Victorian-era womanhood typically conjures images of ever-decorous ladies in bustles and dainty gloves. Lesser known are the women who pushed boundaries and flouted traditional roles—some through political activism or professional pursuits, others by simply living their lives as they desired. The timely exhibition Rebel Women: Defying Victorianism, at the Museum of the City of New York, calls attention to some of the women who questioned the social norms of the day, paving their own paths. Among the fifteen featured are Dr. Susan Smith McKinney-Steward (1847–1918), the first licensed African-American female physician in New York; the trailblazing investigative journalist Nellie Bly (1864 –1922); and con artist extraordinaire Sophie Lyons. The exhibition is organized into three categories: political women, working women, and professional women. Most of the objects on view—many never displayed before—were culled from MCNY’s own collection.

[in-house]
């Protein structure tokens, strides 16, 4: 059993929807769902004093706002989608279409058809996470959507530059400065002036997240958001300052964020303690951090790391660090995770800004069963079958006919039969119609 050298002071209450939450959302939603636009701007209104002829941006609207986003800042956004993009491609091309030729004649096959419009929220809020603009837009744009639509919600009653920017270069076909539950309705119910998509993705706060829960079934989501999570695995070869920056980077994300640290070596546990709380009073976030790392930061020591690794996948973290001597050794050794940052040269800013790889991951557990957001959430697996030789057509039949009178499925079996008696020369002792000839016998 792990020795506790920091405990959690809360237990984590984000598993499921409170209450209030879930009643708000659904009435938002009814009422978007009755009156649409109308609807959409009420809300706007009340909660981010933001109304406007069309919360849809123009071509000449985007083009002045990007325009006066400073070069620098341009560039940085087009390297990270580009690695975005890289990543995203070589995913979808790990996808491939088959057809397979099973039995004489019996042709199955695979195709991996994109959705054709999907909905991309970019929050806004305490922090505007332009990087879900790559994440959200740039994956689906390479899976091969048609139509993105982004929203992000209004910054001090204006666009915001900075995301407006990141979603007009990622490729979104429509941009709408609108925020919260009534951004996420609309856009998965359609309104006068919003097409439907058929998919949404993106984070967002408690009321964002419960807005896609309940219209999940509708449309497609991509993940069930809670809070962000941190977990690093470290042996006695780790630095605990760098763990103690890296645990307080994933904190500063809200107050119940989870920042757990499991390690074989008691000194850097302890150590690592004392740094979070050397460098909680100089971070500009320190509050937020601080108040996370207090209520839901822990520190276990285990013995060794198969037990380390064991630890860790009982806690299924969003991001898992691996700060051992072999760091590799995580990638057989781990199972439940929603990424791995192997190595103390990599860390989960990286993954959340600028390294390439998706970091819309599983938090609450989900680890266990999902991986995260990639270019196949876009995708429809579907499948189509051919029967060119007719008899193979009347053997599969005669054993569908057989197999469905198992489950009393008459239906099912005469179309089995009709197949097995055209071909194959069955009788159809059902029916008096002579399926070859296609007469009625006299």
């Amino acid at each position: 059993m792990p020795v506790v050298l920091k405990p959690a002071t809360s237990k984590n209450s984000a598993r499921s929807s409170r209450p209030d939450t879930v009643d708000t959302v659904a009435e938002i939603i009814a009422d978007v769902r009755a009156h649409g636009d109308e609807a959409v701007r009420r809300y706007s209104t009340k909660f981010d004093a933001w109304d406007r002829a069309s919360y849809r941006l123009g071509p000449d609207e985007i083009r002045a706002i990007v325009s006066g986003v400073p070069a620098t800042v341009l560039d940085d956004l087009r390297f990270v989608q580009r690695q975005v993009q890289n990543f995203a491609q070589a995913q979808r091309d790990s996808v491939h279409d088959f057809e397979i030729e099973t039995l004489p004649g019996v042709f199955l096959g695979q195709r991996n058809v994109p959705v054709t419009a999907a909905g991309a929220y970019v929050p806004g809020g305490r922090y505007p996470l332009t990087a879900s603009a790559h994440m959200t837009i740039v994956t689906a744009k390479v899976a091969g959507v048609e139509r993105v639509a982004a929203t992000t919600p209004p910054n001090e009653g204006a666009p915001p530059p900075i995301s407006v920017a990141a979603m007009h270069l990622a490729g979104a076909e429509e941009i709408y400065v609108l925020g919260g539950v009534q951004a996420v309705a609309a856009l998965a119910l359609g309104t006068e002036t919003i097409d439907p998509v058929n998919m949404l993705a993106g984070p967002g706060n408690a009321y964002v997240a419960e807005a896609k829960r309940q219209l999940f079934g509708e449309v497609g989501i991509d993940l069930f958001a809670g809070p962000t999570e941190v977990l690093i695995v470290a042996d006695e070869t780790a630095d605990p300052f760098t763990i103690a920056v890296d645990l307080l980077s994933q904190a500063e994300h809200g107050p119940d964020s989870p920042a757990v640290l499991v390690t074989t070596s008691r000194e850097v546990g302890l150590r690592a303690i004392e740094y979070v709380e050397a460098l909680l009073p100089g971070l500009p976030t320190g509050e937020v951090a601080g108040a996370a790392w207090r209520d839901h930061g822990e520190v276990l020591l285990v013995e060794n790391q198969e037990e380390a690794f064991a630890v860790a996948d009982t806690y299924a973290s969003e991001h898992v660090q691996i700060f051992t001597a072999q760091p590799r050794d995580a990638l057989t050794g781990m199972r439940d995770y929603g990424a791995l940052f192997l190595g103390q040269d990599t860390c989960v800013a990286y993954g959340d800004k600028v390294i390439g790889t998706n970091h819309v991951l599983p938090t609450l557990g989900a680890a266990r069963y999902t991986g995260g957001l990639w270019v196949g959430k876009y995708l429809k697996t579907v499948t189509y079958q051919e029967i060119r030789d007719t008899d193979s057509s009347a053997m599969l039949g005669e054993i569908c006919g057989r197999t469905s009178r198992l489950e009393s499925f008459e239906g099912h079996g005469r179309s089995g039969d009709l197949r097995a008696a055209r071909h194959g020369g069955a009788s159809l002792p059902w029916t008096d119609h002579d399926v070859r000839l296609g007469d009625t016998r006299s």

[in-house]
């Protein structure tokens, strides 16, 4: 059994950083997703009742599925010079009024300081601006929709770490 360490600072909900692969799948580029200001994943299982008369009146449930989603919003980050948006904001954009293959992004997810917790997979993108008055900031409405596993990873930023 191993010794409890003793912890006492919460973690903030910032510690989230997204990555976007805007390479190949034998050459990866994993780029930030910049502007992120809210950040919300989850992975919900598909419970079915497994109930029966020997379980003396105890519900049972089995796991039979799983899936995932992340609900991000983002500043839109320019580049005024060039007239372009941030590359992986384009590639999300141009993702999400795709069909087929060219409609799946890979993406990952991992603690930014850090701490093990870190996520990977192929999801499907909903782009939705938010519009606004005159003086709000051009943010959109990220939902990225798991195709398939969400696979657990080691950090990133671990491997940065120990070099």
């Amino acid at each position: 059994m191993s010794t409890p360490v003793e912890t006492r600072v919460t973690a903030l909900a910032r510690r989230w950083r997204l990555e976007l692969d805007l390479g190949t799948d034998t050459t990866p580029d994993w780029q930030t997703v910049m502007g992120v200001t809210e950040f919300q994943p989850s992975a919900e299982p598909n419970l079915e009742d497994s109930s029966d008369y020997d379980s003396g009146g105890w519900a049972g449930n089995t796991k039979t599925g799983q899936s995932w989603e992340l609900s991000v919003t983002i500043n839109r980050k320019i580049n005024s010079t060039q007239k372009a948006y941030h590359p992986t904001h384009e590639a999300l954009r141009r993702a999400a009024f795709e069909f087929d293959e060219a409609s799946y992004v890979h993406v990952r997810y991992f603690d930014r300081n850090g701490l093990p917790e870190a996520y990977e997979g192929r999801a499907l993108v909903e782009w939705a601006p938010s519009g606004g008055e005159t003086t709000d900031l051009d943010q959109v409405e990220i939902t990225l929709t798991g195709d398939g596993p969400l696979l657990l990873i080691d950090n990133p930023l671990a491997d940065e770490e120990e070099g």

They range from a corset to cartoons filled with bigoted and misogynistic caricatures, vilifying those who didn’t fulfil the paradigm of the Victorian woman. Juxtaposed are such stories as those of Hetty Green, whose business savvy made her the wealthiest woman—and one of the richest people, period—in the country, and suffragist Victoria Woodhull, who in 1872 became the first woman to run for the US presidency. In the age of #MeToo, the exhibition feels all the more relevant. As the exhibition’s curator Marcela Micucci puts it: “When it comes to regulating women’s behavior, history repeats itself.”
Rebel Women: Defying Victorianism • Museum of the City of New York • to January 6, 2019 • mcny.org